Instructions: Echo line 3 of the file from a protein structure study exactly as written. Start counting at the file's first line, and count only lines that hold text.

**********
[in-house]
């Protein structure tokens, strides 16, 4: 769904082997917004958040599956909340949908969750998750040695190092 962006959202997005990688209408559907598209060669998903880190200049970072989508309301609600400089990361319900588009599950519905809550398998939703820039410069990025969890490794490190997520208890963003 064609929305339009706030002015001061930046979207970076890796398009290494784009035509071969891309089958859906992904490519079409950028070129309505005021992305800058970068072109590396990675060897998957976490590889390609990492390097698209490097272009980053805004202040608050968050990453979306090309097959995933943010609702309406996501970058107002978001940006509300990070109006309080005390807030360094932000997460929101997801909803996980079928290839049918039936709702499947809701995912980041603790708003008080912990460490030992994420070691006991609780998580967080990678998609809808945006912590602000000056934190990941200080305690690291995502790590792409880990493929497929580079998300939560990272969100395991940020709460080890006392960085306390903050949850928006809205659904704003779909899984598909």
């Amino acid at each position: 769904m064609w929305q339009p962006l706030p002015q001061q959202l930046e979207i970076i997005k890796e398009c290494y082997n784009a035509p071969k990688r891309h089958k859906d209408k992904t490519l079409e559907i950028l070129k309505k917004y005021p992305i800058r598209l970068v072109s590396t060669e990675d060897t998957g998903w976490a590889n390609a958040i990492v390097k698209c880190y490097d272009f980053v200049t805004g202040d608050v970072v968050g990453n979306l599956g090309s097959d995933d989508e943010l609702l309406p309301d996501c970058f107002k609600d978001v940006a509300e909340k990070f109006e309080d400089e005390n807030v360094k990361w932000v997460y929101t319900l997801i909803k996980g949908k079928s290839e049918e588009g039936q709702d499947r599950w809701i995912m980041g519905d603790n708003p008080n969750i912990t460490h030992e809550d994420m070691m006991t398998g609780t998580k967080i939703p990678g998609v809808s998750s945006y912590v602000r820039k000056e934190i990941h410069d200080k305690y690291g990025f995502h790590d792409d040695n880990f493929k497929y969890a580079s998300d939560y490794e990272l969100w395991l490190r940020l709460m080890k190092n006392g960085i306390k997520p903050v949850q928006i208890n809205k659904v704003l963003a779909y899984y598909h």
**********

């Amino acid at each position: 769904m064609w929305q339009p962006l706030p002015q001061q959202l930046e979207i970076i997005k890796e398009c290494y082997n784009a035509p071969k990688r891309h089958k859906d209408k992904t490519l079409e559907i950028l070129k309505k917004y005021p992305i800058r598209l970068v072109s590396t060669e990675d060897t998957g998903w976490a590889n390609a958040i990492v390097k698209c880190y490097d272009f980053v200049t805004g202040d608050v970072v968050g990453n979306l599956g090309s097959d995933d989508e943010l609702l309406p309301d996501c970058f107002k609600d978001v940006a509300e909340k990070f109006e309080d400089e005390n807030v360094k990361w932000v997460y929101t319900l997801i909803k996980g949908k079928s290839e049918e588009g039936q709702d499947r599950w809701i995912m980041g519905d603790n708003p008080n969750i912990t460490h030992e809550d994420m070691m006991t398998g609780t998580k967080i939703p990678g998609v809808s998750s945006y912590v602000r820039k000056e934190i990941h410069d200080k305690y690291g990025f995502h790590d792409d040695n880990f493929k497929y969890a580079s998300d939560y490794e990272l969100w395991l490190r940020l709460m080890k190092n006392g960085i306390k997520p903050v949850q928006i208890n809205k659904v704003l963003a779909y899984y598909h």